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An emerging health threat can lead to type 2 diabetes

1 in 5 adolescents and 1 in 4 young adults now living with prediabetes

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News from the CDC

Nearly one in five adolescents aged 12-18 years, and one in four young adults aged 19-34 years, are living with prediabetes, according to a CDC study.

Prediabetes is a health condition in which blood sugar levels are higher than normal, but not yet high enough to be diagnosed as type 2 diabetes. The condition also increases the risk of developing type 2 diabetes, chronic kidney disease, heart disease and stroke.

Monitoring the percentage of adolescents and young adults with prediabetes can help determine the future risk of type 2 diabetes, so CDC researchers used data from the National Health and Nutrition Examination Survey covering the years 2005-2016.

“The prevalence of prediabetes in adolescents and young adults reinforces the critical need for effective public health strategies that promote healthy eating habits, physical activity and stress management,” said CDC Director Robert R. Redfield, M.D.  “These lifestyle behaviors can begin early in a child’s life and should continue through adolescence and adulthood to reduce onset of type 2 diabetes.”

Key study findings:

Nearly one in five (18 percent) adolescents (those aged 12-18) and one in four (24 percent) young adults (aged 19-34 years) were living with prediabetes. The percentage of adolescents and young adults living with prediabetes was higher in males and participants with obesity. Hispanic young adults had higher rates of prediabetes compared to white young adults.

Adolescents and young adults with prediabetes had significantly higher cholesterol levels, systolic blood pressure, abdominal fat and lower insulin sensitivity than those with normal glucose tolerance, which increased their risk of type 2 diabetes and other cardiovascular diseases.

“We’re already seeing increased rates of type 2 diabetes and diabetes-related complications in youth and young adults, and these new findings are evidence of a growing epidemic and a tremendously worrisome threat to the future of our nation’s health,” said Ann Albright, Ph.D., director of CDC’s Division of Diabetes Translation. “Additional research is needed to support the development of interventions for youth and increasing access to programs that we know work for young adults, like the CDC-led National Diabetes Prevention Program.”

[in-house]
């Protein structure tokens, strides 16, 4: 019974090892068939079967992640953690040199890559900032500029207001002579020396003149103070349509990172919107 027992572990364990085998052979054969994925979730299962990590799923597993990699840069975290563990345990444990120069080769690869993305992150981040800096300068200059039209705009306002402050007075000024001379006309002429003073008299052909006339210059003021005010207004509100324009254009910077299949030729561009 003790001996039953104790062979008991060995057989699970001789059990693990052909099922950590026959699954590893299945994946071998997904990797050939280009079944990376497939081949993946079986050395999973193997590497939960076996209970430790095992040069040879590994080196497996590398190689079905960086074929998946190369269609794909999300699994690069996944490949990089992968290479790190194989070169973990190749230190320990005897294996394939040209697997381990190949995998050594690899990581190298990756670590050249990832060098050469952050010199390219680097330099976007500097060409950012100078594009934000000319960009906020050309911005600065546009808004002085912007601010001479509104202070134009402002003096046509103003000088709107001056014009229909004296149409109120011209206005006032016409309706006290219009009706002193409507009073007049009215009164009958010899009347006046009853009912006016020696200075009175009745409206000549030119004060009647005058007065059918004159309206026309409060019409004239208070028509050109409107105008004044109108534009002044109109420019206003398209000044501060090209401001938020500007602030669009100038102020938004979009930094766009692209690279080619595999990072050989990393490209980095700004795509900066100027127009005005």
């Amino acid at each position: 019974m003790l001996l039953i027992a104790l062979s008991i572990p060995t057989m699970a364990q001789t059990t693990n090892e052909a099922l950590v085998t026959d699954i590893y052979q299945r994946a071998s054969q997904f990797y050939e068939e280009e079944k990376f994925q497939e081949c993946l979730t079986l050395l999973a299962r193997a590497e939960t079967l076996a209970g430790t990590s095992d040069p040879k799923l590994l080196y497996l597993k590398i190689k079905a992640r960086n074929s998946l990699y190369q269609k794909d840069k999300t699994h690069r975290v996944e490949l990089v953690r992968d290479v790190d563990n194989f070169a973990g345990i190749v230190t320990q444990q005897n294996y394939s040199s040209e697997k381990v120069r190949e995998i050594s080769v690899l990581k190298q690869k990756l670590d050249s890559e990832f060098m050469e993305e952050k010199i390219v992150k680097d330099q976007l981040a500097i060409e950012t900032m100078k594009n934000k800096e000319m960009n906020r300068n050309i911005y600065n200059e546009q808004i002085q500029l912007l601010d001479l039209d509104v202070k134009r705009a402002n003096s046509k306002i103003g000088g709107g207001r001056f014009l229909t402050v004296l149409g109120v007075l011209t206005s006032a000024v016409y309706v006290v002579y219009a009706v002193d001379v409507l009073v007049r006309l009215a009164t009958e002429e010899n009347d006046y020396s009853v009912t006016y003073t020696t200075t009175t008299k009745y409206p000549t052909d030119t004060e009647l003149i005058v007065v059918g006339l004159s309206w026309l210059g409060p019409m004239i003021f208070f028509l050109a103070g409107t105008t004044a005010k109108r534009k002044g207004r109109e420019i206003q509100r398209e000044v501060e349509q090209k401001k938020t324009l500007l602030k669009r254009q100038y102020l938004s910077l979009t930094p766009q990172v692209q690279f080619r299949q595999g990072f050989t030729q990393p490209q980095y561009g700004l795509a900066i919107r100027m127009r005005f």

What can be done?

Research shows that adults with prediabetes who take part in a structured lifestyle-change program, including weight management and exercise, can cut their risk of developing type 2 diabetes by 58 percent (71 percent for people over 60 years old).  Participation in the CDC-led National Diabetes Prevention Program lifestyle change program can help prevent or delay type 2 diabetes in those at high risk. The program, available to those aged 18 and older, is taught by trained lifestyle coaches, and encourages healthy, whole-life changes to help participants address barriers to improved nutrition, increased physical activity and coping mechanisms for stress reduction.

Parents can also help turn the tide on prediabetes by encouraging healthy eating and increased physical activity. They can aim for their children to get 60 minutes of physical activity a day. To find tips on how to encourage children to eat healthy and stay active, visit CDC’s Healthy Weight site.

There are several ways state and local organizations can create a supportive environment to promote healthy weight and help prevent diabetes related to obesity. States and communities can: support mothers who choose to breastfeed; work with early care and education centers and schools to improve healthy food and beverage offerings and opportunities for physical activity for children; increase access to healthy and affordable foods; and make it easier and safer to walk and bike where families live, learn, work and play.

To learn more about diabetes or the National Diabetes Prevention Program, visit cdc.gov/diabetes.

CDC works 24/7 protecting America’s health, safety and security. Whether disease start at home or abroad, are curable or preventable, chronic or acute, or from human activity or deliberate attack, CDC responds to America’s most pressing health threats. CDC is headquartered in Atlanta and has experts located throughout the United States and the world.

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